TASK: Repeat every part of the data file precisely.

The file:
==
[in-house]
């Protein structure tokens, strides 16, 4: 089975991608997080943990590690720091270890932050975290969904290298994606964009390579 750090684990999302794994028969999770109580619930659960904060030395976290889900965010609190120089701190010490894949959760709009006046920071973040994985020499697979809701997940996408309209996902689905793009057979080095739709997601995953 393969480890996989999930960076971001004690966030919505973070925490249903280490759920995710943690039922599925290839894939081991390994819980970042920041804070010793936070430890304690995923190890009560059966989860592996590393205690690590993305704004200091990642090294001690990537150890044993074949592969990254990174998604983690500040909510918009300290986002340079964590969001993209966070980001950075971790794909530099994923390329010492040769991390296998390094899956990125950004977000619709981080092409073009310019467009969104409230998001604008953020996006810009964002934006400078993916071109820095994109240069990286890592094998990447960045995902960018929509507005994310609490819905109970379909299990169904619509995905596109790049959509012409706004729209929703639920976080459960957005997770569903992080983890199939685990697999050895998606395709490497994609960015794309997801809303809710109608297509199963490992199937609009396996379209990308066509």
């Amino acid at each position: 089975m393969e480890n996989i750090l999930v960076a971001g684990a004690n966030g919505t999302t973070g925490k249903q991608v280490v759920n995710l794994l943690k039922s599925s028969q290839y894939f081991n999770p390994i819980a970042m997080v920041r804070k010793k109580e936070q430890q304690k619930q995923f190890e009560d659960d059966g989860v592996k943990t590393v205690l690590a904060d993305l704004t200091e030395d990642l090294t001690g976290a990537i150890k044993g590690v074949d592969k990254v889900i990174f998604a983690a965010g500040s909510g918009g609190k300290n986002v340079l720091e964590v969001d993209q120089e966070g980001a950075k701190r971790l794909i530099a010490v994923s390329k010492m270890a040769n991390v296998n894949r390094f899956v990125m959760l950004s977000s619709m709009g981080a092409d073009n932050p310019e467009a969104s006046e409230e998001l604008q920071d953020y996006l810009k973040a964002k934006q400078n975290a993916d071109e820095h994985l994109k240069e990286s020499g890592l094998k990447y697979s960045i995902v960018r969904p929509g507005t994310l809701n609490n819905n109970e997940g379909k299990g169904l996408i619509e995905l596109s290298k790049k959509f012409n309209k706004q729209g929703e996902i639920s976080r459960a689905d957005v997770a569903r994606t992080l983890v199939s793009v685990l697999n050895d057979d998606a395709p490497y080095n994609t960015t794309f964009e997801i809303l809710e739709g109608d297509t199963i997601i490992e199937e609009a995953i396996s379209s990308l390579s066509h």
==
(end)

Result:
[in-house]
């Protein structure tokens, strides 16, 4: 089975991608997080943990590690720091270890932050975290969904290298994606964009390579 750090684990999302794994028969999770109580619930659960904060030395976290889900965010609190120089701190010490894949959760709009006046920071973040994985020499697979809701997940996408309209996902689905793009057979080095739709997601995953 393969480890996989999930960076971001004690966030919505973070925490249903280490759920995710943690039922599925290839894939081991390994819980970042920041804070010793936070430890304690995923190890009560059966989860592996590393205690690590993305704004200091990642090294001690990537150890044993074949592969990254990174998604983690500040909510918009300290986002340079964590969001993209966070980001950075971790794909530099994923390329010492040769991390296998390094899956990125950004977000619709981080092409073009310019467009969104409230998001604008953020996006810009964002934006400078993916071109820095994109240069990286890592094998990447960045995902960018929509507005994310609490819905109970379909299990169904619509995905596109790049959509012409706004729209929703639920976080459960957005997770569903992080983890199939685990697999050895998606395709490497994609960015794309997801809303809710109608297509199963490992199937609009396996379209990308066509």
């Amino acid at each position: 089975m393969e480890n996989i750090l999930v960076a971001g684990a004690n966030g919505t999302t973070g925490k249903q991608v280490v759920n995710l794994l943690k039922s599925s028969q290839y894939f081991n999770p390994i819980a970042m997080v920041r804070k010793k109580e936070q430890q304690k619930q995923f190890e009560d659960d059966g989860v592996k943990t590393v205690l690590a904060d993305l704004t200091e030395d990642l090294t001690g976290a990537i150890k044993g590690v074949d592969k990254v889900i990174f998604a983690a965010g500040s909510g918009g609190k300290n986002v340079l720091e964590v969001d993209q120089e966070g980001a950075k701190r971790l794909i530099a010490v994923s390329k010492m270890a040769n991390v296998n894949r390094f899956v990125m959760l950004s977000s619709m709009g981080a092409d073009n932050p310019e467009a969104s006046e409230e998001l604008q920071d953020y996006l810009k973040a964002k934006q400078n975290a993916d071109e820095h994985l994109k240069e990286s020499g890592l094998k990447y697979s960045i995902v960018r969904p929509g507005t994310l809701n609490n819905n109970e997940g379909k299990g169904l996408i619509e995905l596109s290298k790049k959509f012409n309209k706004q729209g929703e996902i639920s976080r459960a689905d957005v997770a569903r994606t992080l983890v199939s793009v685990l697999n050895d057979d998606a395709p490497y080095n994609t960015t794309f964009e997801i809303l809710e739709g109608d297509t199963i997601i490992e199937e609009a995953i396996s379209s990308l390579s066509h």